By Peter Eisenrich, CFA®, Clark Capital Management Group
Benchmark Review & Monthly Recap, August 2018
The S&P 500, NASDAQ Composite and Russell 2000 indices each hit new all-time highs in August. The Dow Jones Industrial Average has yet to reach its prior high set in January. General themes for 2018 persisted in August with small caps outperforming large caps, growth stocks outperforming value stocks and U.S. equities outperforming international equities. All major U.S. equity indices advanced in August and added to positive year-to-date gains. The S&P 500 advanced 3.3%, the Russell 2000 rose 4.3%, and the Russell 3000 climbed 3.5%. The disparity between growth and value widened further in August as the Russell 1000 Growth Index gained 5.5% and the Russell 1000 Value Index advanced only 1.5%, leaving year-to-date results at 16.4% and 3.7%, respectively.
The disparity between U.S. and international equities also widened in August. While progress was made with trade negotiations between the U.S. and Mexico late in the month, no resolution was found with Canada, and trade issues continue to linger with China.
The U.S. dollar rose to its strongest level of 2018 in mid-August, which was another headwind to international equity results. Overall, international equities continued to struggle in August as the MSCI ACWI ex USA Index, a broad measure of international equities, dropped about -2.1% and the MSCI Emerging Markets Index declined -2.9%. International equities are broadly lower so far in 2018 with emerging markets showing the largest declines in the global equity markets on a year-to-date basis.
High Yield Bonds Continue to Outperform
After starting the month around 2.96%, the 10-year U.S. Treasury yield declined to 2.86% by the end of August. The backdrop of declining rates helped most sectors of the bond market advance during the month. The Bloomberg Barclays U.S. Aggregate Bond Index and the Bloomberg Barclays U.S. Credit Index gained 0.64% and 0.51%, respectively. Despite this progress, these two indices remained in negative territory year to date. Longer-dated U.S. Treasuries showed some of the best results for the month reflecting their sensitivity to dropping interest rates in August, but they too continued to show negative year-to-date results as rates have risen overall since the end of 2017.
The Bloomberg Barclays U.S. Aggregate Corporate High Yield Index advanced 0.74% in August and continued to stand out on a year-to-date basis with a 2.0% gain. Muni bonds and TIPS have also shown some modest positive year-to-date results. High yield bonds have been the best performing fixed income asset class in 2018 as investors continue to be rewarded for taking on credit exposure during this ongoing economic expansion.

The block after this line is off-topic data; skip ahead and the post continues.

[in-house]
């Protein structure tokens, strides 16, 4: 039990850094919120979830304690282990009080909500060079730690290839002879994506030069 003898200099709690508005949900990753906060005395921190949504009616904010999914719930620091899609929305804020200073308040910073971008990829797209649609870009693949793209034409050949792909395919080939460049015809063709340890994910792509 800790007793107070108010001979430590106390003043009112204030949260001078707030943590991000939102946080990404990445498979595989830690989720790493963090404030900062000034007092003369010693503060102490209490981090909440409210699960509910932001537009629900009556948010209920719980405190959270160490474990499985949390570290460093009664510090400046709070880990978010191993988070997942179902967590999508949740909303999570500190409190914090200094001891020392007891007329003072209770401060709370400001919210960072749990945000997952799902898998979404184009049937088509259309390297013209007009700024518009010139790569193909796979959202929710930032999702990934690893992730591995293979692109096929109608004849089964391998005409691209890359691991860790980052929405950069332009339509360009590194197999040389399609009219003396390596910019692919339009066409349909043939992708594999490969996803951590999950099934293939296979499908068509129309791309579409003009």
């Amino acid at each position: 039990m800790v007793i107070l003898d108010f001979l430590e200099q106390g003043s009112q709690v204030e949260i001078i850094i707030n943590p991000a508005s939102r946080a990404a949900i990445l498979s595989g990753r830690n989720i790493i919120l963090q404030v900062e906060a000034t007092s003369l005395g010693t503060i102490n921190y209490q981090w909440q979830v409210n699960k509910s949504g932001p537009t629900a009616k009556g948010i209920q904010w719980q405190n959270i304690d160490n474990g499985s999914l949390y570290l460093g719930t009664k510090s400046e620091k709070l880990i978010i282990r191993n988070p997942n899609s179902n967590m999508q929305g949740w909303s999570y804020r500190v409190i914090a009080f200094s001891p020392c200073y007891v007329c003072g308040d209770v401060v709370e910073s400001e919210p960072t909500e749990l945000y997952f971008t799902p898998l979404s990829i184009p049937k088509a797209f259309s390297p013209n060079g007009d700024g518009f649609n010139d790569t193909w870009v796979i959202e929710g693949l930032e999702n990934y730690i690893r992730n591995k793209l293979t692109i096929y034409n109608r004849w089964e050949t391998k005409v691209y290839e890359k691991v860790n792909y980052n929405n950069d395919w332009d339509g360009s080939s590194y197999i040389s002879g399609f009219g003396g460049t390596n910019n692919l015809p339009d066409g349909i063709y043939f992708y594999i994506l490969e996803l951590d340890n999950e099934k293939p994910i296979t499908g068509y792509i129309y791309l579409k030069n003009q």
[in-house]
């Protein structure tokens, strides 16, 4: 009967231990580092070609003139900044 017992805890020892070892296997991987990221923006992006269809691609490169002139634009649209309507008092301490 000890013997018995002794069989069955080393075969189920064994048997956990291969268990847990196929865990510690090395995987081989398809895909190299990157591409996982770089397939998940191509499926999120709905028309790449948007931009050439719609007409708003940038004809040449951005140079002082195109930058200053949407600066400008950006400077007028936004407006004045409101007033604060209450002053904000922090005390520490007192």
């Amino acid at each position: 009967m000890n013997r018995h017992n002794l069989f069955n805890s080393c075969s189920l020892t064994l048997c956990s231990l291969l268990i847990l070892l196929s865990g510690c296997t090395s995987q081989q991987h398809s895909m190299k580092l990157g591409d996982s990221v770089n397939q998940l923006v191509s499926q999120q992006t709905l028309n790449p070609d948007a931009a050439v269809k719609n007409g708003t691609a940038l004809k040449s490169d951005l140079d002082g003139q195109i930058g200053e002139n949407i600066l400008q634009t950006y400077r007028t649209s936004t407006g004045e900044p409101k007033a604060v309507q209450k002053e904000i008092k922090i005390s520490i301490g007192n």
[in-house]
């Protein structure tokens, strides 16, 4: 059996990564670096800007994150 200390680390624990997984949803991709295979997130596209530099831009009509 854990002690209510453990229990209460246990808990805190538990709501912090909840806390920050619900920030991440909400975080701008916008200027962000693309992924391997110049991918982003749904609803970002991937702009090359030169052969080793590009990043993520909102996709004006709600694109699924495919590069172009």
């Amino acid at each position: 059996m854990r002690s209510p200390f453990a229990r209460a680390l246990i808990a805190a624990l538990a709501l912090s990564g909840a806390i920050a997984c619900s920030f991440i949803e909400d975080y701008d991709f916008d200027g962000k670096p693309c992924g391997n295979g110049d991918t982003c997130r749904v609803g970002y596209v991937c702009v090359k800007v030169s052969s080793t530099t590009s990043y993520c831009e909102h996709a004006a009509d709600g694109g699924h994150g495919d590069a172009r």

Consumer Spending on the Rise
Economic data continued to reflect the ongoing expansion of the U.S. economy. Consumer confidence remained high and, more importantly, retail spending data reflected that the consumer’s confidence is translating into spending activity. Although non-farm payroll additions of 157,000 were below expectations in July, the prior two-month’s net revisions were increased by 59,000. The unemployment rate dropped to 3.9% as expected, while average hourly earnings increased 2.7% from the prior year matching expectations as well. The July ISM manufacturing and non-manufacturing indices were both below expectations, but both also remained well above 50, the dividing line between expansion and contraction for these indices. Finally, the second reading of Q2 2018 GDP growth was revised modestly higher to a 4.2% annualized growth rate, when it was expected to be reduced slightly to 4.0% compared to the preliminary reading of 4.1%.
The Federal Open Market Committee had a meeting that bridged the final day of July and first day of August. No change in policy rates was announced at its conclusion, but the focus of the market has now turned to the late September meeting as the next likely time for a rate hike. The annual Jackson Hole symposium took place in August and Fed Chair Powell’s speech largely continued to signal the Fed’s gradual tightening cycle will be the ongoing course of action.
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